Can Jerusalem's Light Rail Pull the City’s Past Into the Future?
By Ricardo Mota for Cities of the Future
The Jerusalem stand at the Smart City World Congress last month brought to my attention an interesting reality about the ancient city.
Inaugurated in August 2011, the first light rail line in Israel has been a source of contention right from the start — financial, physical, and political. The budget for the project climbed dramatically from an initial estimate of €120 million to a final cost of around €925 million. The construction caused major disruptions in the city’s traffic flow and generated elevated levels of air and sound pollution that were vocally criticized by residents. And a 2009 report by the United Nations Human Rights Council described the new infrastructure as serving disputed settlements.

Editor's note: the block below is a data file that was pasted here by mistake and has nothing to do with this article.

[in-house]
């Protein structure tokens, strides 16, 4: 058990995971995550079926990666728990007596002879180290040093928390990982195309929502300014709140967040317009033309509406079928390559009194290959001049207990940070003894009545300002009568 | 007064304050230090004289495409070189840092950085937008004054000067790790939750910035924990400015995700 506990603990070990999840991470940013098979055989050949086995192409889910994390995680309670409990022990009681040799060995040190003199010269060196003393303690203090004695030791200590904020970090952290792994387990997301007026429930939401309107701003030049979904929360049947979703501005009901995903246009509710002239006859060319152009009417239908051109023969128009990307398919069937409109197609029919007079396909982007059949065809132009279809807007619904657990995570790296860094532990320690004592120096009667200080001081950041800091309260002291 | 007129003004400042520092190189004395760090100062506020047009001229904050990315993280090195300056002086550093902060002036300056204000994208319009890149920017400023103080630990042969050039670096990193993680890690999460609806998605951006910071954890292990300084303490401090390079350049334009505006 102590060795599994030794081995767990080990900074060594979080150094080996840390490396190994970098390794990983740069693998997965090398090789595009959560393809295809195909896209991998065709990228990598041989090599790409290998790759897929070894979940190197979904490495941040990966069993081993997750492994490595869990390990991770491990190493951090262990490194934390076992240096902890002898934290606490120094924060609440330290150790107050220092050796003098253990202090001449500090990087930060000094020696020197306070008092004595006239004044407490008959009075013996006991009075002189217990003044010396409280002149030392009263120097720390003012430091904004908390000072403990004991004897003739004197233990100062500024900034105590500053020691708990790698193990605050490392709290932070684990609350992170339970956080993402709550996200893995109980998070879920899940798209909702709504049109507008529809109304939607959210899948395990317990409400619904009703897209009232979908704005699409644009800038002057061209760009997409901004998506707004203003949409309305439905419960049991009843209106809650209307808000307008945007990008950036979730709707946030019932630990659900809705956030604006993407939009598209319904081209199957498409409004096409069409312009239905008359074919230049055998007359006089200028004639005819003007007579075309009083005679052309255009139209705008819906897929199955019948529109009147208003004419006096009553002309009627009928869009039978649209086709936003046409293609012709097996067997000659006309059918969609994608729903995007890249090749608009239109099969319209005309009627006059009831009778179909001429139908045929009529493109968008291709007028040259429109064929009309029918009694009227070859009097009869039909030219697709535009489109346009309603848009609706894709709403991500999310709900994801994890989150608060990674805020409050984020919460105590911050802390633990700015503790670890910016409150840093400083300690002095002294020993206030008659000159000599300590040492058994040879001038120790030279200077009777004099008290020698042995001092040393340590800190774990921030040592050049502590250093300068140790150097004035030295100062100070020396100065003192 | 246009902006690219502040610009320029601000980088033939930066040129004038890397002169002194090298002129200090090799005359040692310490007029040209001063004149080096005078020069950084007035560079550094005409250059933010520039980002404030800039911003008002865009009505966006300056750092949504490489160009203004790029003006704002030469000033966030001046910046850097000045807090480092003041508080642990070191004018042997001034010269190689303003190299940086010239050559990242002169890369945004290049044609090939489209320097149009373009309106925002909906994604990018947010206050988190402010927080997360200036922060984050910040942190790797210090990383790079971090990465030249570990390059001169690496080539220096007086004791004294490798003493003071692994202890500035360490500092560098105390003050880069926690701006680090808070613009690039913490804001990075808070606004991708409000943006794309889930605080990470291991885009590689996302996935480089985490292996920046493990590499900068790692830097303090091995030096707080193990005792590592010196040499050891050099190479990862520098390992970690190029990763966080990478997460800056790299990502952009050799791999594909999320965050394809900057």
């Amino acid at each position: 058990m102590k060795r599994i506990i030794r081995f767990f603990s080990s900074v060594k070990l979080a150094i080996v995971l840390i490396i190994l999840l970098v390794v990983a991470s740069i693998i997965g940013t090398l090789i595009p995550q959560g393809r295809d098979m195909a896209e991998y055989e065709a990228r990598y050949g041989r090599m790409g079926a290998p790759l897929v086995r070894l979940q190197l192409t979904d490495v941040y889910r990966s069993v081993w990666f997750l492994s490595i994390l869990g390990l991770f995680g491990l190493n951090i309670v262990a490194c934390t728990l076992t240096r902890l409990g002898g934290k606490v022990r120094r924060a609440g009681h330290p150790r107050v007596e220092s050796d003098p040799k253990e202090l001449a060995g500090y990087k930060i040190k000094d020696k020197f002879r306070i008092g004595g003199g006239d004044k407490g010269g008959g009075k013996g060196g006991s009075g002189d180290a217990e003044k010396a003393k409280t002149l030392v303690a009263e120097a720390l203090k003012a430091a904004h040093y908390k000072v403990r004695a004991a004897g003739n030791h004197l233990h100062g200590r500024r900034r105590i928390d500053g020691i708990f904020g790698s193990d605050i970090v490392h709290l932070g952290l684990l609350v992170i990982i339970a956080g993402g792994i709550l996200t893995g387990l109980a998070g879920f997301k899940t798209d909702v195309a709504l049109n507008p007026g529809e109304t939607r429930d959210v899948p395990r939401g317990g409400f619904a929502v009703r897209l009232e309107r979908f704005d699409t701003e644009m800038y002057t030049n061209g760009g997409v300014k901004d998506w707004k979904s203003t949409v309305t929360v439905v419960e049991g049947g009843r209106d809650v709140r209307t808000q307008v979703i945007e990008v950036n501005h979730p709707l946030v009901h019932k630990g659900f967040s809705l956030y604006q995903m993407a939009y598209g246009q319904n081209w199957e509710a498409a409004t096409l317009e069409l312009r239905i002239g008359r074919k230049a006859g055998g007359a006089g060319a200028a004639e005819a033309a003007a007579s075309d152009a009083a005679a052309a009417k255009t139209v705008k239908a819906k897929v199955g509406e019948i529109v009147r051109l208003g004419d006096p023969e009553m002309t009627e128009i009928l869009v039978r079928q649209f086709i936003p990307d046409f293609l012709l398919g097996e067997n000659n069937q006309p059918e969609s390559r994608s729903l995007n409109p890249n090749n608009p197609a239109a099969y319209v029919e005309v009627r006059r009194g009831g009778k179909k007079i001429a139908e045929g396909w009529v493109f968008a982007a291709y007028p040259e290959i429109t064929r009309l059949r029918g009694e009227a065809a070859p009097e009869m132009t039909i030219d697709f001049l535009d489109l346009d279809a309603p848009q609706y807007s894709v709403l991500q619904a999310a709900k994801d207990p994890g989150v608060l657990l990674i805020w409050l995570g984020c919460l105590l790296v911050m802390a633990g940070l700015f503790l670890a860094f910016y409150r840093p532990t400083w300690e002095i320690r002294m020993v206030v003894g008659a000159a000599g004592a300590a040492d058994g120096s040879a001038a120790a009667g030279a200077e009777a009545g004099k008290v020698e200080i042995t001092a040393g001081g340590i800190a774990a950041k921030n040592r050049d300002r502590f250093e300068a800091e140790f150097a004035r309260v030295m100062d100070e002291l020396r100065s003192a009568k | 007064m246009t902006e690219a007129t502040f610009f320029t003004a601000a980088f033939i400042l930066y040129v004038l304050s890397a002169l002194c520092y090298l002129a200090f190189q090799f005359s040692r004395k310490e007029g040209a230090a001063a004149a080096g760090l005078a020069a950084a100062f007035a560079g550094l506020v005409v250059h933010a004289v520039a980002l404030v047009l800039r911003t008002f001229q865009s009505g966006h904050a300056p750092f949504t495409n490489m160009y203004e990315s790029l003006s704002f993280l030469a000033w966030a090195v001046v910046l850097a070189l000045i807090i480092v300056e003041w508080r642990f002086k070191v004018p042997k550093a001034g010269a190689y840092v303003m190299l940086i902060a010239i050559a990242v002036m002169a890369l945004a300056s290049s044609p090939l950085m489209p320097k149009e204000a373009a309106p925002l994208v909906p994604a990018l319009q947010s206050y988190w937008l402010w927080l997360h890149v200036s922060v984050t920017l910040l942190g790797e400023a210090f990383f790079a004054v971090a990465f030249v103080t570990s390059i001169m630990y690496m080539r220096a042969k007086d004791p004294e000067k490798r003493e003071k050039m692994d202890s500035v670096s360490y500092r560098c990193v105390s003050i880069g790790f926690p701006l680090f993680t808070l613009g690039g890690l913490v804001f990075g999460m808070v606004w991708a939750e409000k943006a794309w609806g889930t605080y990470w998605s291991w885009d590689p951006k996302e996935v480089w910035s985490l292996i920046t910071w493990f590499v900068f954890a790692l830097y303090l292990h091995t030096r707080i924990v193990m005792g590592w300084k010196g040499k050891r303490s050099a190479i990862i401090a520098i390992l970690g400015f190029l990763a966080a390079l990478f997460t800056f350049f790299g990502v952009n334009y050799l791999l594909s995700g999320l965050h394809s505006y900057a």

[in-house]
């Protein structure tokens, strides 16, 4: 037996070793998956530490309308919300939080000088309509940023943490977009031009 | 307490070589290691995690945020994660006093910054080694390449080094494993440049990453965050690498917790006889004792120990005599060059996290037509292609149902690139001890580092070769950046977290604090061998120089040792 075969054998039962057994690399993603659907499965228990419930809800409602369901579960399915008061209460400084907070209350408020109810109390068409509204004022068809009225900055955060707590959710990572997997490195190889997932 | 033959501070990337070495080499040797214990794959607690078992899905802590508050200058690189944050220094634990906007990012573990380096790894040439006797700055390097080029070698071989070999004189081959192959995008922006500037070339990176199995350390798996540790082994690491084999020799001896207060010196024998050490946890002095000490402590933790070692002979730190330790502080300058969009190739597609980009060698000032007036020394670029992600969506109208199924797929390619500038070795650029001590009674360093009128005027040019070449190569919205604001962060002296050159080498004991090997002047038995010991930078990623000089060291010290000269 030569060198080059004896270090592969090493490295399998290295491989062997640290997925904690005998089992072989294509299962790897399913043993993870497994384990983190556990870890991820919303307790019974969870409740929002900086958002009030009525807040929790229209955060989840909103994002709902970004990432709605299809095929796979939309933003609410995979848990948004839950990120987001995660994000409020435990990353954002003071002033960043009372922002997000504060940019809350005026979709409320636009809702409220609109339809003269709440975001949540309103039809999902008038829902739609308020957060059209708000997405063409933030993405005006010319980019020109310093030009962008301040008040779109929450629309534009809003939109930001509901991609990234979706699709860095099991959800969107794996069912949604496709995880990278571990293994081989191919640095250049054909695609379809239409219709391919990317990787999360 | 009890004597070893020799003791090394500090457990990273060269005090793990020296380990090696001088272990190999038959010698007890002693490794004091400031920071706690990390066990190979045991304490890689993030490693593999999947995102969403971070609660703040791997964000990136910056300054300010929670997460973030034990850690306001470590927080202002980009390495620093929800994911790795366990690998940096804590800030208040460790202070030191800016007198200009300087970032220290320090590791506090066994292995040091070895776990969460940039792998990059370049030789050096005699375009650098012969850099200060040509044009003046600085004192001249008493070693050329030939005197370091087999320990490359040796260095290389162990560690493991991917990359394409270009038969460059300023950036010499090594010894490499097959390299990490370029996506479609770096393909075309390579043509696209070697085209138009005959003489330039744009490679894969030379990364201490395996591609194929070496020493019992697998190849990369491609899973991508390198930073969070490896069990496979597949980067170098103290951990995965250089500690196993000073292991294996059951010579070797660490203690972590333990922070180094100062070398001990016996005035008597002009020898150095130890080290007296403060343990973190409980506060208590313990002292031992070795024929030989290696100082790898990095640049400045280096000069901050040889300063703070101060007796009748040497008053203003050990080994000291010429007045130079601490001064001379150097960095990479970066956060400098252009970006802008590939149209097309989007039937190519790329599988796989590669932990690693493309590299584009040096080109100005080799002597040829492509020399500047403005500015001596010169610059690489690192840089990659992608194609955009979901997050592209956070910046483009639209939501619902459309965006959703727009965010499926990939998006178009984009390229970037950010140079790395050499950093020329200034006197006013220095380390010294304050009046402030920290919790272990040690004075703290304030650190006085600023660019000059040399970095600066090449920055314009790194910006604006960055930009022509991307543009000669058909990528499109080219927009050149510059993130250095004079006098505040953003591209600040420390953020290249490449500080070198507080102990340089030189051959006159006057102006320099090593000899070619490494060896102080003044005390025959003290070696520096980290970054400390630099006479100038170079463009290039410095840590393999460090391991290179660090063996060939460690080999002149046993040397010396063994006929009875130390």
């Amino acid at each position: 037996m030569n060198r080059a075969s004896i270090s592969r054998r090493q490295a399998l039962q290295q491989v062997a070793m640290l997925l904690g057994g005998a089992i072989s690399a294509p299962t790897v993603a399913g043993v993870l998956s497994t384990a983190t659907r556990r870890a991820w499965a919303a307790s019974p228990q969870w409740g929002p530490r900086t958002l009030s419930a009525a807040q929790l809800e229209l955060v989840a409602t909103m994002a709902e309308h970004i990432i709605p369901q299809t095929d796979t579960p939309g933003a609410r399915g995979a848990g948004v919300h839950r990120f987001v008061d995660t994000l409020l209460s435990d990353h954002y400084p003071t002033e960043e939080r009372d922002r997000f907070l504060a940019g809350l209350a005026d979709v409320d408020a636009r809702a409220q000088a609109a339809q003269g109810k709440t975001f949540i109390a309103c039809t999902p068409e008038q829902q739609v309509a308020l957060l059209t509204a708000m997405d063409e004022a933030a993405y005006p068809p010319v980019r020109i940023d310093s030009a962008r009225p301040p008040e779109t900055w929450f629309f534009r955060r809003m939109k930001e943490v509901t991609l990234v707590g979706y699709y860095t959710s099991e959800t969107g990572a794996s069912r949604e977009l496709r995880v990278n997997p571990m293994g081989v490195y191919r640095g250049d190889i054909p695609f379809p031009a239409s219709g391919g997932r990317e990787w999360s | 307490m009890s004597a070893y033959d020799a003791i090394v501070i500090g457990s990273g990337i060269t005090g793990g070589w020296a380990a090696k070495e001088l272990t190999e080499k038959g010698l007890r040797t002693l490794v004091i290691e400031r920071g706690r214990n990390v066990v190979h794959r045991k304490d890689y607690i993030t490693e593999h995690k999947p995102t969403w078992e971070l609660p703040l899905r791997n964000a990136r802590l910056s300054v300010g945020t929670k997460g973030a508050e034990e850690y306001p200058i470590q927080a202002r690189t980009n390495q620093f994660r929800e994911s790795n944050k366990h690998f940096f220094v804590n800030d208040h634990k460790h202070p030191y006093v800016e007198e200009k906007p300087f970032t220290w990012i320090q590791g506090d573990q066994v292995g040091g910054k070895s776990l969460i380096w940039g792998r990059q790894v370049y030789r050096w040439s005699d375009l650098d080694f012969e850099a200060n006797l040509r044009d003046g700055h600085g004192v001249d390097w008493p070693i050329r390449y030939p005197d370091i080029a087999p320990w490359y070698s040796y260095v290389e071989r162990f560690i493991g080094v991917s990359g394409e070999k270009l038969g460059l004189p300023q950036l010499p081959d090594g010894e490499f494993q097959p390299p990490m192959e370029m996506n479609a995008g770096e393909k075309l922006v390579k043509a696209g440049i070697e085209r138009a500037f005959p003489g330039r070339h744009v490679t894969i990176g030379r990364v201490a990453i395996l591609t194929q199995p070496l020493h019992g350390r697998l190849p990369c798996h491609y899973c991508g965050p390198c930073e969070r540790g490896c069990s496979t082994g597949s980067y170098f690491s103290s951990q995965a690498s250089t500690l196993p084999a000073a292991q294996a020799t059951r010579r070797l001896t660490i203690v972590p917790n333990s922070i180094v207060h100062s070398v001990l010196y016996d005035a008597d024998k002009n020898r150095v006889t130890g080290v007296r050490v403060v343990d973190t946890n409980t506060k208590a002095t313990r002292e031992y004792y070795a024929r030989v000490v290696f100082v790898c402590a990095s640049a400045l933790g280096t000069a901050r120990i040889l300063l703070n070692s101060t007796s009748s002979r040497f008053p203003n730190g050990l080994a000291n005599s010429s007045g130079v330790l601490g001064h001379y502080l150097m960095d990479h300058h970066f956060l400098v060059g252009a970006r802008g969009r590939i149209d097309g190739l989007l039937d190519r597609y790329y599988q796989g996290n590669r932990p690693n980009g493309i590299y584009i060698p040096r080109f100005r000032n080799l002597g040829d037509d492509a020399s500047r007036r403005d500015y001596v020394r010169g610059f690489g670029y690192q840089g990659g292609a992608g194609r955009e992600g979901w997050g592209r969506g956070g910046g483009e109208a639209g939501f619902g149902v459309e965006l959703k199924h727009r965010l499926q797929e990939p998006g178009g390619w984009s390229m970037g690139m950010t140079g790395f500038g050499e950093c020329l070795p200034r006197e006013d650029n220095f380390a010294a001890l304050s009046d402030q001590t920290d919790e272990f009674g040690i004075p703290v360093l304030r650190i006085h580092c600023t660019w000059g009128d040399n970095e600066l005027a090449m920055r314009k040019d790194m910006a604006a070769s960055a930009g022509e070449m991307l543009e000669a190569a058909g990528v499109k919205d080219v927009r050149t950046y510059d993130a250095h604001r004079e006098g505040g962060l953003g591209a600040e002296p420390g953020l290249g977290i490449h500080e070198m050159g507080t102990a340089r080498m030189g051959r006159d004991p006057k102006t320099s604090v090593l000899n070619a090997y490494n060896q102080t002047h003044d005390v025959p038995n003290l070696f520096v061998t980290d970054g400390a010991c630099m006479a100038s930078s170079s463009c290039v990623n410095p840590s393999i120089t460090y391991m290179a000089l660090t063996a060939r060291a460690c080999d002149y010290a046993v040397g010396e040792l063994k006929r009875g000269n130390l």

Fast forward to 2015 and the light rail moves around 140,000 passengers a day and has since become the heart of Jerusalem’s transportation network, connecting Muslim, Ultra-Orthodox and Israeli communities.